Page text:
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  1. #151
    @.~*virinaĉo*~.@ Totenkindly's Avatar
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    Quote Originally Posted by Mace View Post
    I watched it a second time with a friend at his hometown, and again, I really enjoyed it!

    ..I swear to God, the Catwoman ruined it. Her role was not necessary, in my opinion.
    I love movie discussions, you'll hear just about every opinion under the sun.

    Technically yes, they could have pulled the catwoman without any harm done, really; but her part at least was interesting.

    I noticed quite a lot of the scenes were bland, in fact. But so were a lot of the scenes in The Dark Knight. I think if people pay more attention to details than character analysis then they'll be able to appreciate this as one of the strongest movies ever made.
    Could you explain what you mean by "details," since you're also saying alot of the scenes were bland? If they were bland, that makes it sound like there wasn't much detail to look at. What sort of "detail" are you referring to?
    "Hey Capa -- We're only stardust." ~ "Sunshine"

    “Pleasure to me is wonder—the unexplored, the unexpected, the thing that is hidden and the changeless thing that lurks behind superficial mutability. To trace the remote in the immediate; the eternal in the ephemeral; the past in the present; the infinite in the finite; these are to me the springs of delight and beauty.” ~ H.P. Lovecraft

  2. #152
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    Quote Originally Posted by Mace View Post
    I watched it a second time with a friend at his hometown, and again, I really enjoyed it!

    ..I swear to God, the Catwoman ruined it. Her role was not necessary, in my opinion.

    I noticed quite a lot of the scenes were bland, in fact. But so were a lot of the scenes in The Dark Knight. I think if people pay more attention to details than character analysis then they'll be able to appreciate this as one of the strongest movies ever made.
    Every character "ruined" it. They were cardboard cutouts--filler. Nothing more.
    This was Bruce Wayne's story, where he climbed out of the nightmare well he fell into as a child.
    Gotta love those metaphors!



    Glad this series is over.
    David Fincher for the reboot.

  3. #153
    ReflecTcelfeR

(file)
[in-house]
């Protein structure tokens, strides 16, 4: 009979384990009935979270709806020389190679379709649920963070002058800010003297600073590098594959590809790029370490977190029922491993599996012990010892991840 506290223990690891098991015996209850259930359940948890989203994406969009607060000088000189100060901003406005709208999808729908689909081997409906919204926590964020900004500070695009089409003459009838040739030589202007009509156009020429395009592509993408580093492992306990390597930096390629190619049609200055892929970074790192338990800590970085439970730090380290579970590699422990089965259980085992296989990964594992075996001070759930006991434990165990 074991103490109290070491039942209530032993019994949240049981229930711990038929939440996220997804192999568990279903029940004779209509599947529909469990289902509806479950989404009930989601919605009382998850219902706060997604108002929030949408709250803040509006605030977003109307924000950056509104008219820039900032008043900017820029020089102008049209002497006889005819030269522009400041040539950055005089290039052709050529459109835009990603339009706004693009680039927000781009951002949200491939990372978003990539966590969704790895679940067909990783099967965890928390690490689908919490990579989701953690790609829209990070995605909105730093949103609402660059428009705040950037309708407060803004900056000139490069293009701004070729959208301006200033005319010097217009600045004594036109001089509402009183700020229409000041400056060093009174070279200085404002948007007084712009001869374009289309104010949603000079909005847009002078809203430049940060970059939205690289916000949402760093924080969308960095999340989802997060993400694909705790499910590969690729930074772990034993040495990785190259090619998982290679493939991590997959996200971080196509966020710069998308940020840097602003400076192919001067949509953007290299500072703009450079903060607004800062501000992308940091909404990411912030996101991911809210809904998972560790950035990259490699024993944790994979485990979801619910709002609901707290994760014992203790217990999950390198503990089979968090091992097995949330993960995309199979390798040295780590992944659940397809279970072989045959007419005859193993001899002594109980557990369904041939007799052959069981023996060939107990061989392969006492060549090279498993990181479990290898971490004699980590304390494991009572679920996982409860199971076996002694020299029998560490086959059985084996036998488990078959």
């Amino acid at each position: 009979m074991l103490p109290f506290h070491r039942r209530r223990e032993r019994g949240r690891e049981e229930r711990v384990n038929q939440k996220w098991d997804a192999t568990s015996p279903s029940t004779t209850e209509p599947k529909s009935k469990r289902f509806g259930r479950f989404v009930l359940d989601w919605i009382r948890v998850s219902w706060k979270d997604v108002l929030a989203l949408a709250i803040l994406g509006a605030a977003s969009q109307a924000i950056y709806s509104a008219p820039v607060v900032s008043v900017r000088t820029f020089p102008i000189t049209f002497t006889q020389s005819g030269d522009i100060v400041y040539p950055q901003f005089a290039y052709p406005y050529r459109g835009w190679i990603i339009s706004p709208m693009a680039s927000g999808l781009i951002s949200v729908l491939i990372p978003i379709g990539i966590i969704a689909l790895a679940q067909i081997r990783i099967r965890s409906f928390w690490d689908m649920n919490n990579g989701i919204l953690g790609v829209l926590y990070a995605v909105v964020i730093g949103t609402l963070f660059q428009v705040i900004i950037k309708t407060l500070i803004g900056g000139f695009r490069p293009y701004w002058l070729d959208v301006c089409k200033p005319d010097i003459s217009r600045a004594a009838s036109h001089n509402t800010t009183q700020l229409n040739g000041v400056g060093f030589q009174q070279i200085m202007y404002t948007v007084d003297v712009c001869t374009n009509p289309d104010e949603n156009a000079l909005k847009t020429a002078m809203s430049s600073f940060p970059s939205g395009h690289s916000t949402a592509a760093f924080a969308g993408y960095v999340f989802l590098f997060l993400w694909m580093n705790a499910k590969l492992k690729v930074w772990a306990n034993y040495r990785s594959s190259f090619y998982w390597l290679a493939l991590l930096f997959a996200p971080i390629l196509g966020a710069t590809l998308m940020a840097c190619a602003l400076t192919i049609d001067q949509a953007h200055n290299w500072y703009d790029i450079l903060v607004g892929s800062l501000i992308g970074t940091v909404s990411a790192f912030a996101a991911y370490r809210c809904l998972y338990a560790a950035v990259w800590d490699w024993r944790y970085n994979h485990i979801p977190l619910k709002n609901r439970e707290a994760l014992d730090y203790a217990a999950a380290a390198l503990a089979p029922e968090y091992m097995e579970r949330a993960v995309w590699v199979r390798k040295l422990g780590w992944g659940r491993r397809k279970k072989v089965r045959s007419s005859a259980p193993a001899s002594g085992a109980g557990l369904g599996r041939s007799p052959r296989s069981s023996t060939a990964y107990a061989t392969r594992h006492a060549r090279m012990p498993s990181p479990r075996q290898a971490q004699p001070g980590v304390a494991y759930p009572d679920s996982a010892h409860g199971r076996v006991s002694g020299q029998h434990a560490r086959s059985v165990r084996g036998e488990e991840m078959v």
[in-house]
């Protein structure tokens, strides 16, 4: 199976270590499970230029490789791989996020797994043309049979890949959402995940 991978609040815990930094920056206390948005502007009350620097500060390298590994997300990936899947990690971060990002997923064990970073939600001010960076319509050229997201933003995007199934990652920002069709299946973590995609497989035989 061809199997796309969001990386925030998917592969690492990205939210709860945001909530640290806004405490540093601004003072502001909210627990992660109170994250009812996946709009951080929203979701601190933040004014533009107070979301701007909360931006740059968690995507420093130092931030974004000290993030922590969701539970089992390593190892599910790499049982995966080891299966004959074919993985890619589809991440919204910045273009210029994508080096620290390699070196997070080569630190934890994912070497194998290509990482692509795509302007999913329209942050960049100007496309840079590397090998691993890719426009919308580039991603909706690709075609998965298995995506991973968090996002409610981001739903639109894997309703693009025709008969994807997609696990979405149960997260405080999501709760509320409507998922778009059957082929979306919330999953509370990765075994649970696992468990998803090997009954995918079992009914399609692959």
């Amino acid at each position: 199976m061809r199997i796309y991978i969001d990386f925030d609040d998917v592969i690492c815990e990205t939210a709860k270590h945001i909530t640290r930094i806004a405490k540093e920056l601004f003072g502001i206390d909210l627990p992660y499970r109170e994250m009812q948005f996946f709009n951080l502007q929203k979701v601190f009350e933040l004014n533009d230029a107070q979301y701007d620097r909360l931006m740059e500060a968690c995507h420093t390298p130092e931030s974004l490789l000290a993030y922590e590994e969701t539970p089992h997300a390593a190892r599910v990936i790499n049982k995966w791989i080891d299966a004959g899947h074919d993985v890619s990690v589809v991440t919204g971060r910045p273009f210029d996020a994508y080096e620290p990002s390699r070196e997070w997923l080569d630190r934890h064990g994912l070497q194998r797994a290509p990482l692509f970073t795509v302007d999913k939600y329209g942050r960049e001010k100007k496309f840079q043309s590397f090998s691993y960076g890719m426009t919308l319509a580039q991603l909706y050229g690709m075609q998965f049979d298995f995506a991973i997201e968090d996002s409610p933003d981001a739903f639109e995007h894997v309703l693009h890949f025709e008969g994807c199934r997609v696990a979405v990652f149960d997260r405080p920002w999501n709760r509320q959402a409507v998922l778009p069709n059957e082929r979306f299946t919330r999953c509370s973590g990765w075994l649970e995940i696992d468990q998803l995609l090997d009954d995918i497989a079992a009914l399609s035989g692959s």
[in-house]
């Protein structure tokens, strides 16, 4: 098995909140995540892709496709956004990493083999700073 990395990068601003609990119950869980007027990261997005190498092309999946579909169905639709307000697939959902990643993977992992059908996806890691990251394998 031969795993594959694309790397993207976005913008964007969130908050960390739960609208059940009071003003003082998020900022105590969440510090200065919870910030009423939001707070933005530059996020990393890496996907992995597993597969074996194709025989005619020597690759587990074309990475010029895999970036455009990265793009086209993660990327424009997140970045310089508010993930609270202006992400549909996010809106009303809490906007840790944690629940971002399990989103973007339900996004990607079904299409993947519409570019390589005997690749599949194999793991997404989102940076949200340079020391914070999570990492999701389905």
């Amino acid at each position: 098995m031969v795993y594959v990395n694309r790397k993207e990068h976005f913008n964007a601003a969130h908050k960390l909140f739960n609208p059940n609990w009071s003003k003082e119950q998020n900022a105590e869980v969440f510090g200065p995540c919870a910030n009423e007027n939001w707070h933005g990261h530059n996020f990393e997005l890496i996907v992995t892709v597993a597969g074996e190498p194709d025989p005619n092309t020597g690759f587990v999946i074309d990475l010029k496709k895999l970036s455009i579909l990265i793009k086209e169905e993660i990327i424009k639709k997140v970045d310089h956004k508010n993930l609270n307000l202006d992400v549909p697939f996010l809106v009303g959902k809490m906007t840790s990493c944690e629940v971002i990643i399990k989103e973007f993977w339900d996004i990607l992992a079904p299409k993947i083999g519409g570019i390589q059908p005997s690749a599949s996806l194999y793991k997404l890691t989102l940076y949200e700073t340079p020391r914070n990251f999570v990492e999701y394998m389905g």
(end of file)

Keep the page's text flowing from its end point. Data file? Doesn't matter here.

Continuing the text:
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    I thoroughly enjoyed the film. It seemed to follow along the same kind of skeleton as TDK, but I enjoyed that one, too.

  4. #154
    @.~*virinaĉo*~.@ Totenkindly's Avatar
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    Heh... yeah:
    http://www.slashfilm.com/15-bothered...-knight-rises/

    Hmm... interesting mix of Inception & TDKR... anyone wondering?
    http://www.cinemablend.com/new/What-...ses-32061.html

    More hash over rumors and how they played out:
    http://www.slashfilm.com/crazy-rumor...ses-revisited/
    "Hey Capa -- We're only stardust." ~ "Sunshine"

    “Pleasure to me is wonder—the unexplored, the unexpected, the thing that is hidden and the changeless thing that lurks behind superficial mutability. To trace the remote in the immediate; the eternal in the ephemeral; the past in the present; the infinite in the finite; these are to me the springs of delight and beauty.” ~ H.P. Lovecraft

  5. #155
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    Quote Originally Posted by Jennifer View Post
    The first comment in the article is what I agree with:

    Some of the 'plot holes' in the above article I agree with. I actually said out loud in the theater, 'What, he just left The Bat on that roof?' when he returns to it. I love the Batman films Nolan has made, and I love films in general, but I'm not going to let that blind me to genuinely confusing parts of the movie like some psychotic fanboy threatening to murder a critic because he disagreed with me.

    That said, there are a number of the 'plots holes' in this article that, I think, can be addressed with a reasonable degree of (a) suspension of disbelief because it's a film that is literally incapable of filling in every detail without being sixteen hours long and thus excruciatingly boring, (b) a little bit of imagination on the part of the audience, and (c) a knowledge of the source material, at least as a bonus for those who read comics.
    He goes on explaining in detail, proving his point that showing all the details is really boring.

  6. #156
    @.~*virinaĉo*~.@ Totenkindly's Avatar
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    Quote Originally Posted by MacGuffin View Post
    The first comment in the article is what I agree with:
    He goes on explaining in detail, proving his point that showing all the details is really boring.
    I only skimmed them all. I think the major problem if any is, that if you get TOO many of those questions during the movie, you spend more time having to process the questions and then ignoring them, rather than being able to just be in the zone during the movie experience, and it stops feeling real. I had a lot of small, "What??" moments followed by, "Okay, whatever."

    Did you read the other two articles?

    Thought the most interesting was questioning Alfred's perception at the end of the movie, a la Inception. There are other hints in the movie that it IS a real perception, but it makes you think, at least.
    "Hey Capa -- We're only stardust." ~ "Sunshine"

    “Pleasure to me is wonder—the unexplored, the unexpected, the thing that is hidden and the changeless thing that lurks behind superficial mutability. To trace the remote in the immediate; the eternal in the ephemeral; the past in the present; the infinite in the finite; these are to me the springs of delight and beauty.” ~ H.P. Lovecraft